Ford GT pays homage to history…
First, a little bit of history. Between 1960 and 1965, Ferrari was the dominant player in endurance racing, and especially at the crown jewel, Le Mans.
Furious at Enzo Ferrari for pulling out of a joint collaboration at the eleventh hour, Ford Motor Co. using its deep pockets to try and beat Ferrari at their own game, building their own endurance racer, the Ford GT 40, named for its extremely short height of only 40 inches.
Here’s a clip from the 1966 movie, A Man and A Woman, as the protagonist in his GT40 practices for Le Mans:(2:18) When this thing comes on cam, it’s incredible.
The original 1964 GT40 was to be powered by a sophisticated twin-cam alloy V8 that was being developed for the Indy 500. When this engine couldn’t be readied in time, Ford turned to a push-rod V8 that didn’t have enough power.
Carroll Shelby took over Ford’s racing department in 1965, and shoehorned a 7 Liter V8 that he’d been using for his Cobras into the sheet steel body, and ran 485 HP through a beefed up 4-speed gearbox.
A fast car for sure, Ford also chose to overwhelm Ferrari by entering 8 Mark ll’s, and at Le Mans, Ford got its win, finishing 1-2-3-5 of their four remaining cars in the race. The GT40 MK ll began a four year winning streak that lasted until 1969.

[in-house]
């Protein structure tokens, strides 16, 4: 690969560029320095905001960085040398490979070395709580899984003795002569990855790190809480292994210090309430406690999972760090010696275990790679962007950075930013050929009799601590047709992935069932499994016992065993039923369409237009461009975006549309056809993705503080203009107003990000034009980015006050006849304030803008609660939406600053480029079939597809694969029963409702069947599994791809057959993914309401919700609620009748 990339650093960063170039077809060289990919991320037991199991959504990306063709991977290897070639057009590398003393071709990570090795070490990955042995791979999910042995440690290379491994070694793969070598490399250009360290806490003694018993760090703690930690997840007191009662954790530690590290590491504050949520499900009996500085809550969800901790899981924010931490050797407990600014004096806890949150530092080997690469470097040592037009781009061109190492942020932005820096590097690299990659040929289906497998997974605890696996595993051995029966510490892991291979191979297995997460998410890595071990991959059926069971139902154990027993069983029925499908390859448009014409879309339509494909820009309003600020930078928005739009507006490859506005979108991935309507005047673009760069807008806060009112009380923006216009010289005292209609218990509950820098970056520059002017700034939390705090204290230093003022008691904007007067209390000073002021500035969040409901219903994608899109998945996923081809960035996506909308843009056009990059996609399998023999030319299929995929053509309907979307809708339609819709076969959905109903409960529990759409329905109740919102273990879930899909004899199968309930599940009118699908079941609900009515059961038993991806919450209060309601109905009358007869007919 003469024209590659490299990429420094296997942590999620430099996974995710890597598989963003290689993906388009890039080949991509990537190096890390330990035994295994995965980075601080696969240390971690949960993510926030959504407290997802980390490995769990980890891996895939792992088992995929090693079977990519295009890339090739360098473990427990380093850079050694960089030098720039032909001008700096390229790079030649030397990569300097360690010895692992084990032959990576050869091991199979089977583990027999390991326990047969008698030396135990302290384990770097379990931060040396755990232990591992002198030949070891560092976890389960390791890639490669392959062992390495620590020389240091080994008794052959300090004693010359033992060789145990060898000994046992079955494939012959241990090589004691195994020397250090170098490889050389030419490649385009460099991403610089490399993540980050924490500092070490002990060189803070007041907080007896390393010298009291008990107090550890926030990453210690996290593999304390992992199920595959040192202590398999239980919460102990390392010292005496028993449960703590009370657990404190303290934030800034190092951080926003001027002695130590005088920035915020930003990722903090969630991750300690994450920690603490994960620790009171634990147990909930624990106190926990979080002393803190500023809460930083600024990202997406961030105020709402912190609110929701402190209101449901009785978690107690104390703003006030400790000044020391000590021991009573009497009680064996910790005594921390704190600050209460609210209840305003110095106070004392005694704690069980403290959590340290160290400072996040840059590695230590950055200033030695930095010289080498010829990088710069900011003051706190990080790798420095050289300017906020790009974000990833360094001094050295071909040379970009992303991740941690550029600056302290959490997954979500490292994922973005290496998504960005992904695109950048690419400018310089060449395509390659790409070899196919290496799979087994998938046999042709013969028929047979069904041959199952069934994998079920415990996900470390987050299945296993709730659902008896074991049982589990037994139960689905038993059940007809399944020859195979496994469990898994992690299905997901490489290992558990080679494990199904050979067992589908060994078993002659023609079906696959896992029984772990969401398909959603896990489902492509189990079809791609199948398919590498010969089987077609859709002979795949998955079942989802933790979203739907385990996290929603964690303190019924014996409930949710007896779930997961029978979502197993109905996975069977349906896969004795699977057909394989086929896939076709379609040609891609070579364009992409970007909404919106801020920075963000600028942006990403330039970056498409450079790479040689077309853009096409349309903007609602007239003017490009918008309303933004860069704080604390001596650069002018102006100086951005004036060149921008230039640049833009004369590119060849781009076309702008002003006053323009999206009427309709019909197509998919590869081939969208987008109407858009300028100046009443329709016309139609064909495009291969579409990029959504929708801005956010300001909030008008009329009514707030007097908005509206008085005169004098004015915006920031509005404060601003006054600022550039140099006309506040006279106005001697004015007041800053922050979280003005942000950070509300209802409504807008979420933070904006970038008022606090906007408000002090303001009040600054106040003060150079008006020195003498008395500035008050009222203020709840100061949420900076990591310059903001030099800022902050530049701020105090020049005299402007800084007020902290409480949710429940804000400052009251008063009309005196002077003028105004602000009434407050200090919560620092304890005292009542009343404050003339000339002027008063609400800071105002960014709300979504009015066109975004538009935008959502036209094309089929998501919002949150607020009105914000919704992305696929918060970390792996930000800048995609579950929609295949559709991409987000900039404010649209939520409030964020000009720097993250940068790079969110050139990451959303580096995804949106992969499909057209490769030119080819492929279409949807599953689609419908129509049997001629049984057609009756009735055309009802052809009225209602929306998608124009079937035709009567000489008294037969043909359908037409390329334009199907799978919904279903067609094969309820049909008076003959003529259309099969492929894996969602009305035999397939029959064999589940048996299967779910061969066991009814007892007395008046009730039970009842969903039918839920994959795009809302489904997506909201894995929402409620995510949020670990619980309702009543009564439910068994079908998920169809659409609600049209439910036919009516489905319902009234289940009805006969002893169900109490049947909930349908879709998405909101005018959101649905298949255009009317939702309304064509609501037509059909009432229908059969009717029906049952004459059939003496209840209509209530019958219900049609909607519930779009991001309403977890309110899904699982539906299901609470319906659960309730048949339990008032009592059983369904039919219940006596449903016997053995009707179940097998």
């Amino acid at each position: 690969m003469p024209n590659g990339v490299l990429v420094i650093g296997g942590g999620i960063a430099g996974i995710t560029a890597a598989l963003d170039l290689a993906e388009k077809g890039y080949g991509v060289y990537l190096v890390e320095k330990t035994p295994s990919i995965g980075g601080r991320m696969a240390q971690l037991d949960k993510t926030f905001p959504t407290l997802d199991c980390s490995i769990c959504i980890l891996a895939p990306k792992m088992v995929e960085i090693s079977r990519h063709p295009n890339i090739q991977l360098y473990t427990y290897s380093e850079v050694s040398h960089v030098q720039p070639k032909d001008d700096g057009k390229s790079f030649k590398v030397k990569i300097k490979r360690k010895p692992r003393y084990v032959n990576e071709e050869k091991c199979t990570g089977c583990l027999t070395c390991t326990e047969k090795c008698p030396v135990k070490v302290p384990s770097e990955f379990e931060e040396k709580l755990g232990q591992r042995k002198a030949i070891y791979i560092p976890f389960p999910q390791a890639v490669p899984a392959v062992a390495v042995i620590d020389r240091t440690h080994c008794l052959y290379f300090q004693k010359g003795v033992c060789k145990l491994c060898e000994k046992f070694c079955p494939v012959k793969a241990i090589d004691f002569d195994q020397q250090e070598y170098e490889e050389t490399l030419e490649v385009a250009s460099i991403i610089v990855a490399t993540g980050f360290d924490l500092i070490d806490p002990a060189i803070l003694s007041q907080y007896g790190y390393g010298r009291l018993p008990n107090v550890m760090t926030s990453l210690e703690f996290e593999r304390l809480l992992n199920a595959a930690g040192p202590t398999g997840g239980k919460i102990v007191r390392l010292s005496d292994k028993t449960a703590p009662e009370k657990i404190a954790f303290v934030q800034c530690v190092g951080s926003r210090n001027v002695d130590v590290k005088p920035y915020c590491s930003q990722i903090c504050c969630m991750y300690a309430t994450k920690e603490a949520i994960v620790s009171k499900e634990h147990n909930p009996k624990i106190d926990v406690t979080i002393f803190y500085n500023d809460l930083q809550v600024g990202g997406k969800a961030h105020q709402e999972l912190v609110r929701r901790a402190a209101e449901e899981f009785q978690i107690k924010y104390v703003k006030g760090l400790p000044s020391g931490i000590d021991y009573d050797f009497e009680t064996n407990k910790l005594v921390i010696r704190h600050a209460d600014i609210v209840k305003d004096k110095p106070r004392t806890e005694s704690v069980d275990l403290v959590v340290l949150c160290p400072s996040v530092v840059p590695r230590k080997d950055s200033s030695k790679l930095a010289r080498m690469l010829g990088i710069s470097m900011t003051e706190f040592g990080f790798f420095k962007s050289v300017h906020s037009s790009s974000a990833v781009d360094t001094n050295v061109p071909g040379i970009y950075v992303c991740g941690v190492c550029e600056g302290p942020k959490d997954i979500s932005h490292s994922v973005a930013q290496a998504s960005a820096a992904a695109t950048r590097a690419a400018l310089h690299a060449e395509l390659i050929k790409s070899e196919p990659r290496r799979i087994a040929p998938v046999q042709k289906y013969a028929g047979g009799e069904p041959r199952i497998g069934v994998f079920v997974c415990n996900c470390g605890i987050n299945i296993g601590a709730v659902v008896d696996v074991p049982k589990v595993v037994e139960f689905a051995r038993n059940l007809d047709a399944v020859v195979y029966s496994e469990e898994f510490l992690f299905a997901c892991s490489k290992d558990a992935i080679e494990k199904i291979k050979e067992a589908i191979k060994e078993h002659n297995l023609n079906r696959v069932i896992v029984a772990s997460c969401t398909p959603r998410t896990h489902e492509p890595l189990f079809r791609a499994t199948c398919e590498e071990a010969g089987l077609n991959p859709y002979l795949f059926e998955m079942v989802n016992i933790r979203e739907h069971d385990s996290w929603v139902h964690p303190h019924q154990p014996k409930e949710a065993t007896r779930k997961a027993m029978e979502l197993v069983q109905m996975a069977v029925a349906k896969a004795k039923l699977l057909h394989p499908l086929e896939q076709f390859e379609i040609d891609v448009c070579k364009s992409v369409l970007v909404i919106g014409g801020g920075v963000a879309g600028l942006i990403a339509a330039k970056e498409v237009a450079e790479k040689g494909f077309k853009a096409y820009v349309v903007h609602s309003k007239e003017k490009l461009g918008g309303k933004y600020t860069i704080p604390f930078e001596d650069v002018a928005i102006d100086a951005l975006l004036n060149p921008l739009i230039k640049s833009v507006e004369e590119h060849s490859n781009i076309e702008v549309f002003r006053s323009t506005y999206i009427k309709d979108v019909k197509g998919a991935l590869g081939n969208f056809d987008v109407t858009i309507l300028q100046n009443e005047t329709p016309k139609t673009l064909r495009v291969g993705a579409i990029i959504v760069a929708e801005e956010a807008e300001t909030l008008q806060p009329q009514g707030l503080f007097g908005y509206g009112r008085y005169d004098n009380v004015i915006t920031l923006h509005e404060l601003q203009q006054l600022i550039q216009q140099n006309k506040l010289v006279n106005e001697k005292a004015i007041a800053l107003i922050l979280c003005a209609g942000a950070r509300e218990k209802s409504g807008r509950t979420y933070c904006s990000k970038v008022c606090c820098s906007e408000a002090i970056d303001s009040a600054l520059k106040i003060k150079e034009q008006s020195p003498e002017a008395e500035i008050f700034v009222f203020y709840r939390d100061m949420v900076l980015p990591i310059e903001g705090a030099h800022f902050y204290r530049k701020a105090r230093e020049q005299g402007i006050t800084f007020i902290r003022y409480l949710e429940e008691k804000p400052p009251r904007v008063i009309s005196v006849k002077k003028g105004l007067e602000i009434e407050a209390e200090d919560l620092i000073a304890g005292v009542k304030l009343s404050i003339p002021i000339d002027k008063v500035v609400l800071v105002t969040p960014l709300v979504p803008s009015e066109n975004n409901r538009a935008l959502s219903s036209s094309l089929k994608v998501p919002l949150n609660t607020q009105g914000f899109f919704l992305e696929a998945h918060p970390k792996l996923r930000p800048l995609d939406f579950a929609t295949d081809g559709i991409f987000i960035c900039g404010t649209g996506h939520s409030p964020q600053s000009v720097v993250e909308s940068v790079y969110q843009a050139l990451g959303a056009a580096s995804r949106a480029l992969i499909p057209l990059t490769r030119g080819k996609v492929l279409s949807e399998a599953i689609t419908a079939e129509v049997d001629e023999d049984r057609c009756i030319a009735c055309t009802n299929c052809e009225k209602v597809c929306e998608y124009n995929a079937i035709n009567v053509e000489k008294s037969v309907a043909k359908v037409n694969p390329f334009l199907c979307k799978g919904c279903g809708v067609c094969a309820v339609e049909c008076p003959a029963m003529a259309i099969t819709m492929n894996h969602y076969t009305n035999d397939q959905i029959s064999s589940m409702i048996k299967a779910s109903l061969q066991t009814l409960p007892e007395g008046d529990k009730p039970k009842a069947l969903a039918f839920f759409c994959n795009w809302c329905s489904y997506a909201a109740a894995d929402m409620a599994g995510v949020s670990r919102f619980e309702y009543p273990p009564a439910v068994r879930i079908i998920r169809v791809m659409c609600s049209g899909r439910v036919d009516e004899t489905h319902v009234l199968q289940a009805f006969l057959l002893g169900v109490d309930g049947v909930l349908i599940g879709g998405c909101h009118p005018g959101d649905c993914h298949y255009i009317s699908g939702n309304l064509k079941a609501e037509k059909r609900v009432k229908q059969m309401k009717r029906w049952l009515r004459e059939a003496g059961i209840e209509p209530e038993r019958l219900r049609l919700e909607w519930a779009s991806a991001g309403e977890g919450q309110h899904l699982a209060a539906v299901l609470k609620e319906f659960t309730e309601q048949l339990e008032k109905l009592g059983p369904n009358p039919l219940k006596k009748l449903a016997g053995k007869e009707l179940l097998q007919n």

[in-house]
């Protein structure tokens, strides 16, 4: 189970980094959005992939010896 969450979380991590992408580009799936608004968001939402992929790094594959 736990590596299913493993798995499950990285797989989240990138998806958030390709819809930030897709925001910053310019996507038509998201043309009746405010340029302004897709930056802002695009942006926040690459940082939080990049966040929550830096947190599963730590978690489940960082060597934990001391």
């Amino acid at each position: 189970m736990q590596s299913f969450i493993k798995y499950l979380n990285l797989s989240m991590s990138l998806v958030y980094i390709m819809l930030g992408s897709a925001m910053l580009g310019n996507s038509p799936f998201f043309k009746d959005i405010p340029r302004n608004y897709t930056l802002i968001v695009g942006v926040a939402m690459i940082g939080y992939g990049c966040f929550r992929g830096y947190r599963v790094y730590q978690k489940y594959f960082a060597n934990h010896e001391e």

Four decades later, Ford again shocked the world with the 2004 Ford GT, a car designed and built in homage to the racing GT40 and in celebration of Ford Motor’s 100th year anniversary.
A slightly larger version of the famous racing machine, the new car stands 44 inches high compared to the original 40 inches, but the 2004 Ford GT is a visual twin to the iconic GT40.
A 5.4 liter V8 produces 550 HP, 500 ft. pounds of torque, making it very capable of pulling tree stumps out of the ground, but absolutely excelling as a modern, ultra-high performance sports car.
A 6-speed manual transmission, rumbling exhaust, and the whine of a supercharger right behind the driver’s ear, all combine to make you every part of the driving experience. Video here
A decade after its release, 3.4 seconds to 60, and a 205 MPH to end is still the envy of many modern sports cars.
Driving the Ford GT is as thrilling as the stats make it sound, but as luck would have it, a passing shower made me more than cautious in a machine without traction control. I would have loved to get this car on the track at speed just to dream about the sensations of racing at Le Mans.
Ford only produced a bit over 4000 cars, and there are very few in black, and today’s constantly appreciating prices reflect the fact that everyone wants one.
Sports car fans are anxiously awaiting the new 2017 version of the GT, but for my money, the visceral experience together with the iconic shape, make the 2005 Ford GT the car to own.